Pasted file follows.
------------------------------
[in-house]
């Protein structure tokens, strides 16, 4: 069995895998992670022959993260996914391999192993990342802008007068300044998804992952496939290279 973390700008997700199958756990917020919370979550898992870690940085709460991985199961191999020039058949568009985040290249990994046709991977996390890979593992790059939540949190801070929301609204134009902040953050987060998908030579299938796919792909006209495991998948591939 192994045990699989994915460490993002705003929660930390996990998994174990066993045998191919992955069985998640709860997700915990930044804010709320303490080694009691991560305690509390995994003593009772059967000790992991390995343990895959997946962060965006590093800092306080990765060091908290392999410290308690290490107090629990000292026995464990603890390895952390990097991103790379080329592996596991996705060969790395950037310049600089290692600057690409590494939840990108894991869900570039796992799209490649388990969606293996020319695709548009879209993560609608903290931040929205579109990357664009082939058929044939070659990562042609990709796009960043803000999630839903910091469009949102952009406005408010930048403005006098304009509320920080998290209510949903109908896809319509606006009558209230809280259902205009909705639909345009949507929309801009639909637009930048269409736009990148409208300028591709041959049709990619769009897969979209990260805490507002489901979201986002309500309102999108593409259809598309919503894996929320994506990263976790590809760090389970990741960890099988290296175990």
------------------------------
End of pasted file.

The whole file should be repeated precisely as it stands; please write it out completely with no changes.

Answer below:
[in-house]
């Protein structure tokens, strides 16, 4: 069995895998992670022959993260996914391999192993990342802008007068300044998804992952496939290279 973390700008997700199958756990917020919370979550898992870690940085709460991985199961191999020039058949568009985040290249990994046709991977996390890979593992790059939540949190801070929301609204134009902040953050987060998908030579299938796919792909006209495991998948591939 192994045990699989994915460490993002705003929660930390996990998994174990066993045998191919992955069985998640709860997700915990930044804010709320303490080694009691991560305690509390995994003593009772059967000790992991390995343990895959997946962060965006590093800092306080990765060091908290392999410290308690290490107090629990000292026995464990603890390895952390990097991103790379080329592996596991996705060969790395950037310049600089290692600057690409590494939840990108894991869900570039796992799209490649388990969606293996020319695709548009879209993560609608903290931040929205579109990357664009082939058929044939070659990562042609990709796009960043803000999630839903910091469009949102952009406005408010930048403005006098304009509320920080998290209510949903109908896809319509606006009558209230809280259902205009909705639909345009949507929309801009639909637009930048269409736009990148409208300028591709041959049709990619769009897969979209990260805490507002489901979201986002309500309102999108593409259809598309919503894996929320994506990263976790590809760090389970990741960890099988290296175990």